Ten Interesting Building Facts← Back




1)
The Cathedral of Notre Dame in Amiens, built in the Middle Ages, covers 8,500 square yards and took 137 years to complete. When it was completed, the entire population of the city, around 10,000, could attend the same service





2) 
The seven spikes atop the Statue of Liberty’s head represent the seven seas and seven continents of the world. 
 


3)
The pyramid is estimated to have around 2,300,000 stone blocks that weigh from 2 to 30 tons each and there are even some blocks that weigh over 50 tons.




4)
On a clear day, you can see four states from the top of Chicago’s Willis Tower (formally known as the Sears Tower) : Illinois, Indiana, Wisconsin, and Michigan. 
The building features six robotic window-washing machines mounted on the roof to make sure the view is clear for tourists.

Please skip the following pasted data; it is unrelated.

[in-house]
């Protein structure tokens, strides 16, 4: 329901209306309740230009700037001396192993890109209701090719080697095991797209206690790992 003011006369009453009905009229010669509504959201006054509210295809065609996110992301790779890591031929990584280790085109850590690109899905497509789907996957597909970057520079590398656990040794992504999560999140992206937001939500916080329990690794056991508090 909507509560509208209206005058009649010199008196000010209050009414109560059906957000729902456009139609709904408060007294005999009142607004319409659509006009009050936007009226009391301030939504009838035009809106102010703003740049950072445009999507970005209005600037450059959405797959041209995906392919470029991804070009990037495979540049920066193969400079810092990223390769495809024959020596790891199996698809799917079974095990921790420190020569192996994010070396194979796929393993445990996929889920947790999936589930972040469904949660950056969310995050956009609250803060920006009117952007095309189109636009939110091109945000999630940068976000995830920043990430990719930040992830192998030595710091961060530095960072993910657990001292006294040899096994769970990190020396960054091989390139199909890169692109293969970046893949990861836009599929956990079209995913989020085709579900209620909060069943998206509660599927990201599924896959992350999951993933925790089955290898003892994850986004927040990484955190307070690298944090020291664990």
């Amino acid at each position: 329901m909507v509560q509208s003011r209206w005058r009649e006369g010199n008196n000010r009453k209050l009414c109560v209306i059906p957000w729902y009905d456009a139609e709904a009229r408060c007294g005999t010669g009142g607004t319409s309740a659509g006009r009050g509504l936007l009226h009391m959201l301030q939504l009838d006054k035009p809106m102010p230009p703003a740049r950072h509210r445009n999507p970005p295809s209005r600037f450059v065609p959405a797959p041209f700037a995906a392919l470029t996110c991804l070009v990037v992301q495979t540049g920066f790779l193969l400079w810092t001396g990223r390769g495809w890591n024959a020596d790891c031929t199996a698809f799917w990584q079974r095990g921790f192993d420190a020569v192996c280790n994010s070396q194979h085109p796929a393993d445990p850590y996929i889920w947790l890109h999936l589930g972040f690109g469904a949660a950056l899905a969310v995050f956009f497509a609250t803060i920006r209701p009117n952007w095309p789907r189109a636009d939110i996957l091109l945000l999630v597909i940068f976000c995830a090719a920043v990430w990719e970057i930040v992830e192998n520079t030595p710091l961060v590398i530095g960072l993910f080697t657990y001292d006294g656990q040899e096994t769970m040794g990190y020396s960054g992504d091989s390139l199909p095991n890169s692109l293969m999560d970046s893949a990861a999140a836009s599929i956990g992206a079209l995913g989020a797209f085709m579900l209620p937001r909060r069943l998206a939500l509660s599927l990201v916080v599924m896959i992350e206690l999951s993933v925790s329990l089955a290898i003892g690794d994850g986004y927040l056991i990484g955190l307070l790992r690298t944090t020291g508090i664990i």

5)
Hoover Dam is 726 feet tall and 660 feet thick at its base. Enough rock was excavated in its construction to build the Great Wall of China. 






6)
You would need to cover an area the size of Wales with wind turbines to meet one-sixth of the UK’s daily energy needs.






7)
The Chrysler Building in New York was built at a time when there was a strong desire to build the world’s tallest skyscraper, before being overtaken by the Empire State Building, the Chrysler Building was the world’s tallest for around 11 months. During the construction, floors were being completed at a staggering four per week. Despite the rush, no workers died during its construction. 






8)
Restoration work in 1990 and 2001 shifted the Leaning Tower of Pisa back to an angle of 4 degrees after it was previously leaning at an angle of 5.5 degrees.‚Äč




9)
Burj Khalifa, in Dubai, United Arab Emirates, was completed in January 2010 and became the world’s tallest building at 2,716 feet (828m) and 160 stories. It contains the world’s fastest elevators, 20.7 acres of glass, and is expected to use about 250,000 gallons of water per day. 





10)
In 1915, the lock millionaire Cecil Chubb bought his wife Stonehenge. She didn’t like it, so in 1918 he gave it to the nation. 


 

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